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The final miles

To be honest, we’ve lost track of the number of years Franklin County communities have been waiting for a faster Internet connection.

During that time, we’ve also lost count of the plethora of efforts that have tried to solve the problem, attempts that ran up against the same seemingly insurmountable problem — money — when it came to wiring towns that were either not served or under-served by cable providers in the state.

It’s been discouraging, especially as that sort of access is recognized as a much-needed economic tool for our county and the North Quabbin area.

But finally there appears to be a break in the roadblock — at least in one corner of the county.

As reported last week in The Recorder, Leverett’s Selectboard has agreed to spend $2.7 million to establish what will be a municipality-owned network to make available high-speed Internet and telephone service to every house and business. The town will be hooking up to the MassBroadband 123, the network that has been hatched under the auspices of the Massachusetts Broadband Institute, created through state legislation and signed by Gov. Deval Patrick in 2008.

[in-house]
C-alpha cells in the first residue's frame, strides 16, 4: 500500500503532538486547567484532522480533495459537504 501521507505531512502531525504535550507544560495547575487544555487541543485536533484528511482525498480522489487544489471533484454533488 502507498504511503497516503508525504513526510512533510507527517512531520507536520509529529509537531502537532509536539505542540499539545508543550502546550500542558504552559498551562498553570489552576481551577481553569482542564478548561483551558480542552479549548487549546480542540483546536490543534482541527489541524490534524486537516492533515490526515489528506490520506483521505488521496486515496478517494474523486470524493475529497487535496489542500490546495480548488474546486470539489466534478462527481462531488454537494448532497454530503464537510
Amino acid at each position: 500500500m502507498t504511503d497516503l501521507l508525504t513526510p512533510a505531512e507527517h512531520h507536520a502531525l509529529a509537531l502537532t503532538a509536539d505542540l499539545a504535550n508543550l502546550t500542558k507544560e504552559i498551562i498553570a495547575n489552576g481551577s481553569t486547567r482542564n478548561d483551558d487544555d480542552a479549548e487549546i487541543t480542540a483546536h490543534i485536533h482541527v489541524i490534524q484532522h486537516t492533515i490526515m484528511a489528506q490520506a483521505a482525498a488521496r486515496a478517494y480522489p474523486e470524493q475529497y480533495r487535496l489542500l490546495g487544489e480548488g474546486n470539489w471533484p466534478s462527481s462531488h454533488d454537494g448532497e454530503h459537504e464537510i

And, if it has taken longer than expected to reach this particular milestone — the hope was to have this “middle mile network” in place by 2010 — we can only imagine where the state might be if this particular governor hadn’t seen the importance of broadband access and the role that government has to play in providing it.

However, it’s not only state government that has a role here. Leverett would not be poised to complete access without town officials seeing the role the town must play and an acceptance on the part of a solid majority of residents willing to see taxpayer money go toward this project.

Perhaps as the Massachusetts Broadband Initiative continues its work to provide access elsewhere, other towns will see that they, too, need to be part of the financial solution in wiring their community. Part of any persuasion, we think should start with what the governor said in October 2007. “Today’s global economy requires that every corner of our commonwealth be wired for the 21st century ... The digital divide that persists in too many Massachusetts communities has gone on for long enough.”

Thanks to the citizens of Leverett, we are closer to finally bridging that divide.

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